Along with the high rates of opioid-related overdose deaths, the opioid use disorder (OUD) epidemic has led to substantial increases in new cases of hepatitis C virus (HCV) and HIV infection, as well as hospitalizations for other OUD-related infections.1 Between 2002 and 2012, for example, rates of hospitalization for endocarditis, osteomyelitis, epidural abscess, and septic arthritis increased 1.5-, 2.2-, 2.6-, and 2.7-fold, respectively.2
“Optimal treatment of these conditions is often impeded by untreated OUD resulting in long hospital stays, frequent readmissions due to lack of adherence to antibiotic regimens or reinfection, substantial morbidity, and a heavy financial toll on the health care system,” according to a paper published in the Annals of Internal Medicine.1
However, clinicians and facilities that treat infectious diseases often lack the skills or resources needed to engage patients in OUD treatment. “There is thus an urgent need to implement and scale up effective OUD treatment in health care settings to address the intersecting epidemics of OUD and its infectious disease (ID) consequences.”
In a 2018 workshop initiated by the US Department of Health and Human Services, professionals from a wide range of relevant backgrounds (including medicine, research, law, and government) convened to explore these issues and potential solutions. They identified the following 5-point strategy:
- Better addiction prevention, treatment, and recovery services
- Better data
- Better pain management
- Better targeting of overdose reversing drugs
- Better research
To glean additional insights and recommendations regarding this topic, Infectious Disease Advisor interviewed Jessica Meisner, MD, MS, a postdoctoral fellow in the division of infectious diseases at the Hospital of the University of Pennsylvania-Penn Presbyterian in Philadelphia, whose main area of focus is the intersection of the opioid epidemic and infectious disease.
Infectious Disease Advisor: From your perspective, what are some areas in which ID doctors’ knowledge falls short regarding the intersection of ID and the opioid epidemic?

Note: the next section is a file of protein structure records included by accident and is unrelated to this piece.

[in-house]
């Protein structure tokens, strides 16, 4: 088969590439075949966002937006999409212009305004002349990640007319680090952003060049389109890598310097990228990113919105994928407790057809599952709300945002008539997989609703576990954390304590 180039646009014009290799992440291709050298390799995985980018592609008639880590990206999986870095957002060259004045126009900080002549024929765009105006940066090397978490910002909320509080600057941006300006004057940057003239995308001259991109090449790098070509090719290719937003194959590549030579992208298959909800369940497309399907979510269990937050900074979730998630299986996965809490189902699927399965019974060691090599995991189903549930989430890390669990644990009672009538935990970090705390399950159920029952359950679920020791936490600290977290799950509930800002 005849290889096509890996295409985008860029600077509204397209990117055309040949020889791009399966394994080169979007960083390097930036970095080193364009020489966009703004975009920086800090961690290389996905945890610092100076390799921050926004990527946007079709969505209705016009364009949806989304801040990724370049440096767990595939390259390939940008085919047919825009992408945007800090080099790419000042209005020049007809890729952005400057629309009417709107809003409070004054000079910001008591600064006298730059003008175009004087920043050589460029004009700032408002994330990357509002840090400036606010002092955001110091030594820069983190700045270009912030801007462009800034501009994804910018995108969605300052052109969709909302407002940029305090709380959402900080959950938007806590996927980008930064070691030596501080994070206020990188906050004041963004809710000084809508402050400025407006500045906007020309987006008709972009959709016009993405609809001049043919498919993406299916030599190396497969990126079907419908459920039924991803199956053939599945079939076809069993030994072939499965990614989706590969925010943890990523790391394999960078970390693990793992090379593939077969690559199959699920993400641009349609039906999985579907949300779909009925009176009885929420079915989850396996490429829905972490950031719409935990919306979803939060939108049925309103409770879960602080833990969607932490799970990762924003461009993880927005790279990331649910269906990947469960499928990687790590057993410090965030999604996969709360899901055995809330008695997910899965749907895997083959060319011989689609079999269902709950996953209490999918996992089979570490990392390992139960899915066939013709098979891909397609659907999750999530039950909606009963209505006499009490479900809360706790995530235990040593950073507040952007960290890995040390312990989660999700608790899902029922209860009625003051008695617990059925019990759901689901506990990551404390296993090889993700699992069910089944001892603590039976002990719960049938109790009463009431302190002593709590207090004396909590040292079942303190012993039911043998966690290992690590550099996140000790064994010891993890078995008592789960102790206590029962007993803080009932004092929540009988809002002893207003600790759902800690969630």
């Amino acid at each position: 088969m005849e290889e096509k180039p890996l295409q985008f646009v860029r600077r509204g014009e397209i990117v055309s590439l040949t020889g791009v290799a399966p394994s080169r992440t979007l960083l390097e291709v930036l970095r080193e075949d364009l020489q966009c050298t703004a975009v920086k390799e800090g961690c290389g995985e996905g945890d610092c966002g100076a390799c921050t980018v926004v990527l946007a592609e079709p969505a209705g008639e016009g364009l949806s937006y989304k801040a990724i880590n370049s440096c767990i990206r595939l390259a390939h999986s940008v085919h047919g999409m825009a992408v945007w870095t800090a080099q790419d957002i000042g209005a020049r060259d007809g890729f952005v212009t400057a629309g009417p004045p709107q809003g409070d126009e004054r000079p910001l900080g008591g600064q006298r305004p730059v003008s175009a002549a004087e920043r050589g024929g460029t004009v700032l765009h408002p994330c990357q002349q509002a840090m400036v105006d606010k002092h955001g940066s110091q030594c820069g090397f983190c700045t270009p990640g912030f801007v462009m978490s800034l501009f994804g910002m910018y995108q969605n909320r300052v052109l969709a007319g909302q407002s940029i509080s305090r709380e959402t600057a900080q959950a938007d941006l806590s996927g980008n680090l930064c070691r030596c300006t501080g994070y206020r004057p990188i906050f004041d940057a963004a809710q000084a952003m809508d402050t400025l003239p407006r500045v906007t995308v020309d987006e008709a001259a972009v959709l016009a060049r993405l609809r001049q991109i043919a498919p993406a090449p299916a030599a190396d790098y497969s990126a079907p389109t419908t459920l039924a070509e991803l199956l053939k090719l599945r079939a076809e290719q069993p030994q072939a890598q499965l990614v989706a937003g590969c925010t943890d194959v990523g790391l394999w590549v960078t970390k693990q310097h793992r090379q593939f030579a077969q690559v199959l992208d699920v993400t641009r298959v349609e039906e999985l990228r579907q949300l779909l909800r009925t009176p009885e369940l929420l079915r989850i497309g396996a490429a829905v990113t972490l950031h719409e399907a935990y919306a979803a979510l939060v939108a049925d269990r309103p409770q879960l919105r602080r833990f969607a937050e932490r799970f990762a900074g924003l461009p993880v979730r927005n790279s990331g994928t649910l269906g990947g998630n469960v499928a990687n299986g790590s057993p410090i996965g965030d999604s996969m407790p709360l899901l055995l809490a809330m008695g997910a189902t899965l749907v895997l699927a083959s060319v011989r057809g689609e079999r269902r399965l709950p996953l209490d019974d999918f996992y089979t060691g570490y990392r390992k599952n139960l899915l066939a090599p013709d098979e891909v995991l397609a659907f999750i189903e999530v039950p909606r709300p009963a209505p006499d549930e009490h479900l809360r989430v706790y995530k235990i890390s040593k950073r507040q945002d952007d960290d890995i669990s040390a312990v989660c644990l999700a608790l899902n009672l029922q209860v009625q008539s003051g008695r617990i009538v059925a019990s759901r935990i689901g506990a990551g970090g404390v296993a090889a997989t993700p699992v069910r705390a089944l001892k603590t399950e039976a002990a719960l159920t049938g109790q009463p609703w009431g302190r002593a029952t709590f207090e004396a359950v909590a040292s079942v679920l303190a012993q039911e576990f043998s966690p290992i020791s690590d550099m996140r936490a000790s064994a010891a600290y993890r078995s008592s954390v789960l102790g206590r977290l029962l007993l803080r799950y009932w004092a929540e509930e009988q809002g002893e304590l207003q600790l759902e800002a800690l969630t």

Jessica Meisner, MD: The first need is for ID physicians to recognize that this is an ID problem, and thus we are at the frontline of the opioid epidemic. Patients with substance use disorders, most notably with opiate-abuse, tend to engage in a limited manner with the health system. When these individuals do seek care at a hospital or clinic, it is often when they have an infection. Recognizing that as a window of opportunity is key.
I think most ID physicians already know that 10% of new HIV cases and approximately 50% of new HCV cases are a result of injection drug use.3 There is less knowledge about OUD and its treatment. A lot of people may not realize how high rates of relapse are without medication-assisted treatment. It is often shocking for clinicians to realize that individuals are 9.6-fold more likely to overdose within the first 28 days after a hospital discharge, and yet we often don’t give patients naloxone when we discharge them.4 Also, clinicians need to be comfortable obtaining a detailed drug history and speaking freely about harm reduction strategies with patients.
The ID community has started to take action, though. It was great to see that at IDWeek 2018, held October 3-7 in San Francisco, California, buprenorphine training was offered during the pre-sessions. There were multiple oral presentations on topics related to the opioid epidemic and even more posters on topics such as endocarditis in this population. I’ve met a lot of ID providers who are really passionate about addressing this problem, so I’m hopeful that things will change.